Article

Working with traumatized refugees on the Balkan route

Authors:
  • University of Pristina (Kosovska Mitrovica)
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Abstract

In the past several years Serbia has been in the center of the so‐called “Balkan route”, a pathway for refugees from the Middle East and Central Asia. In March 2016 the Balkan route was closed and this measure reduced the number of daily arrivals and prolonged the stay of refugees in Serbia. A brief overview of the current situation is given, together with some previous experiences in psychosocial programs for the displaced population during wars in former Yugoslavia and current psychosocial programs and interventions. Several short examples are presented to point out some aspects of those experiences that might have relevance to our understanding of the psychological trauma and possible ways of treatment.

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... In March 2016, the EU and Turkey signed an agreement to reduce the number of refugees entering Europe by sending migrants crossing from Turkey into Greece back to Turkey and by increasing border security (Weber, 2016). The endeavor to close the Balkan route has only been partly successful, but it has made the flight more difficult and dangerous (Weber, 2017;Jovic, 2018). ...
... Mobile teams were organized comprising a medical doctor and a nurse to attend to refugees' physical and medical needs using a set of interventions known as medical first aid (MFA). The teams also comprised a psychologist, responsible for providing psychosocial first aid (PFA), and a translator (Jovic, 2018). Guidelines for brief psychosocial interventions for refugees were developed that included: 3 The Inter-Agency Standing Committee is an inter-agency forum for coordination, policy development and decision-making involving the key UN and non-UN humanitarian partners. ...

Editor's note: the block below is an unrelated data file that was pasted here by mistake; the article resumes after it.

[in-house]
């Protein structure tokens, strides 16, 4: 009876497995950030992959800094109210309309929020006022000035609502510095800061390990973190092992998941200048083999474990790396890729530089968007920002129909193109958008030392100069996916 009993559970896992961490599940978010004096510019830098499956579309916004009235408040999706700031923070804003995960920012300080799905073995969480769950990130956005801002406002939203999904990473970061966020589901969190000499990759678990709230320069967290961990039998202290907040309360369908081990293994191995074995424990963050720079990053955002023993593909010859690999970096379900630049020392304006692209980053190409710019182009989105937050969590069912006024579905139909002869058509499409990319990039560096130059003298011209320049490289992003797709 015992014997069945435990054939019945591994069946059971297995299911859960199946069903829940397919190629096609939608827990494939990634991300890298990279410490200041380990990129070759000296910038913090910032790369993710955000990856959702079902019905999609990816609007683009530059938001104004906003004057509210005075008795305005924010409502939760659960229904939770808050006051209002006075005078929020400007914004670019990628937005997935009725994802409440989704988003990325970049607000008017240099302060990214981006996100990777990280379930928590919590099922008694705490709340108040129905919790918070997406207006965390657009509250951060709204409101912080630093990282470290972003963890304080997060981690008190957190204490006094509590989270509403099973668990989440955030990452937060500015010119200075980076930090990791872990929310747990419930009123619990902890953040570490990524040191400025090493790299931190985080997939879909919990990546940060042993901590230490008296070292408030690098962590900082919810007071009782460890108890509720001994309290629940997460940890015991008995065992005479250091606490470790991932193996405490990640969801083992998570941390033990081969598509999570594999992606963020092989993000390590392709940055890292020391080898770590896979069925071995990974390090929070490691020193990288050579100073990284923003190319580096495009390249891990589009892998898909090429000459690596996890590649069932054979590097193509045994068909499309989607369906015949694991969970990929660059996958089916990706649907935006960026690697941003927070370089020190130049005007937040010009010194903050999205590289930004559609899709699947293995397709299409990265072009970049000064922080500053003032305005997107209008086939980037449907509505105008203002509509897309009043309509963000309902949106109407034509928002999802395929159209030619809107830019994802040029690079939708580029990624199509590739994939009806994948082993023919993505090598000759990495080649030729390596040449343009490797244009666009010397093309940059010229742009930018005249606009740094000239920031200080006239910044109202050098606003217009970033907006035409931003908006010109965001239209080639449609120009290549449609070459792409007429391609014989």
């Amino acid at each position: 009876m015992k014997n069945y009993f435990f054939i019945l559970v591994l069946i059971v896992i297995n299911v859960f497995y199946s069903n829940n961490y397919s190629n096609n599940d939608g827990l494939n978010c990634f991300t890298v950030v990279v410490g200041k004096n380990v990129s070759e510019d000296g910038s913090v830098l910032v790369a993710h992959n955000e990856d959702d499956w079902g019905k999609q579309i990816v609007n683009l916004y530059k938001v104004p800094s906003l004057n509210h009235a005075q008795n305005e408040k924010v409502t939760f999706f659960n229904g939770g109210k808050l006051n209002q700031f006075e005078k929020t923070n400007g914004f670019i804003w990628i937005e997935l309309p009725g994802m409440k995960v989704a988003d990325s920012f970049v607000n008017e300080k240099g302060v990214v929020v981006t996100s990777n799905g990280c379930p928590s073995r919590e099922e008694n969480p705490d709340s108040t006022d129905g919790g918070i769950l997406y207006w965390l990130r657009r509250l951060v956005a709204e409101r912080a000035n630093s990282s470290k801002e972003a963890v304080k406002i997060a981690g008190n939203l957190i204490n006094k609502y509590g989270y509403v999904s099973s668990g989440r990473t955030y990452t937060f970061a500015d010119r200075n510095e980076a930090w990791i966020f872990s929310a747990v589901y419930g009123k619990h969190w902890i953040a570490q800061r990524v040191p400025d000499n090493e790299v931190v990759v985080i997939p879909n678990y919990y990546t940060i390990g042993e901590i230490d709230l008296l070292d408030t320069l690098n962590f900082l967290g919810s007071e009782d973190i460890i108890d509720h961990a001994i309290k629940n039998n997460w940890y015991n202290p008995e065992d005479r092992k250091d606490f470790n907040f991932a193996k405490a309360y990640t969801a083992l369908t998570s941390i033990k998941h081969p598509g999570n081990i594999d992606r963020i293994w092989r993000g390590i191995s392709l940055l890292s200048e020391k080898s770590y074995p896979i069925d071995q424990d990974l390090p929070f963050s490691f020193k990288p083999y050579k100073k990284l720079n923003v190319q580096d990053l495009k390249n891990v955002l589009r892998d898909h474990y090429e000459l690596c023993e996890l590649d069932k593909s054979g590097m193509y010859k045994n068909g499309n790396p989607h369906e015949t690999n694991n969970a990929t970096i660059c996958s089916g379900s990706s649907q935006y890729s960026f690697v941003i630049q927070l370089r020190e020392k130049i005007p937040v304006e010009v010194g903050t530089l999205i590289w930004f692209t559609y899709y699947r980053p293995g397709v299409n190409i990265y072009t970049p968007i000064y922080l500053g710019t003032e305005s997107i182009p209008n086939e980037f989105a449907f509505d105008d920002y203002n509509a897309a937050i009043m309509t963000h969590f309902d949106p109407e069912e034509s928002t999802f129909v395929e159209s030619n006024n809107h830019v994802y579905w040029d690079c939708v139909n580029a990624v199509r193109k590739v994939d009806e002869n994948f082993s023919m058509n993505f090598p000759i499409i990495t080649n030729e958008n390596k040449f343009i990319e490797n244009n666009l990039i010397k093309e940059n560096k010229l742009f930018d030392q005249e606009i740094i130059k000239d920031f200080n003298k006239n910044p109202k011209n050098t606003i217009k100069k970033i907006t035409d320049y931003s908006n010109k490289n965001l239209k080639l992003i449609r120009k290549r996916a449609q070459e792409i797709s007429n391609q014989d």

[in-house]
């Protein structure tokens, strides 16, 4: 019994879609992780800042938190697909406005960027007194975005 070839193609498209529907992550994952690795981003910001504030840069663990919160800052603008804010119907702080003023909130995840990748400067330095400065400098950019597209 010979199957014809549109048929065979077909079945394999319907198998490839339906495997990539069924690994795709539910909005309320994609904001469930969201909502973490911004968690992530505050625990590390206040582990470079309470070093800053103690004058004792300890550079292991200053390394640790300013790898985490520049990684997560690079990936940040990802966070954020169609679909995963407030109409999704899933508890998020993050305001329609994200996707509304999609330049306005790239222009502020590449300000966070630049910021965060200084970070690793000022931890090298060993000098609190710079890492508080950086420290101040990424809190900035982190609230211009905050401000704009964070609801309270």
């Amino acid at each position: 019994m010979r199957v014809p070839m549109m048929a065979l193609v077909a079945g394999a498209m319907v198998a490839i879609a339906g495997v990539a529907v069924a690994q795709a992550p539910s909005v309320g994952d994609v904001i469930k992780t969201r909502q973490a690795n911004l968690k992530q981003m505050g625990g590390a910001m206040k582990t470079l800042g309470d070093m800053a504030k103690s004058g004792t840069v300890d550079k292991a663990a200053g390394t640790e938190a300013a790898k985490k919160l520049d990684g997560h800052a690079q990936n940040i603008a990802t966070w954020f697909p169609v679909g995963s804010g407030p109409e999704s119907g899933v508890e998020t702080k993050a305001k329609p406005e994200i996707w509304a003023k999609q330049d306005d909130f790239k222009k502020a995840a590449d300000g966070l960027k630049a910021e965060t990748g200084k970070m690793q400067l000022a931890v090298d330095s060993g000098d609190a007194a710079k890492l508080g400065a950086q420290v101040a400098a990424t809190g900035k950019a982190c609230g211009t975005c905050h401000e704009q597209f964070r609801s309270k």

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... Life situations that are so difficult that one cannot manage without psychotropic or sleep medication, and where one considers "salvation" through ending one's life, are manifestations of the severity of these violations. Based on our study, as well as on others (Chavez, 2012;Jovic, 2018), it seems legitimate to argue that living under such conditions is equivalent to severe and long-lasting social suffering due to avoidable violence imposed by external others (Galtung, 1969). ...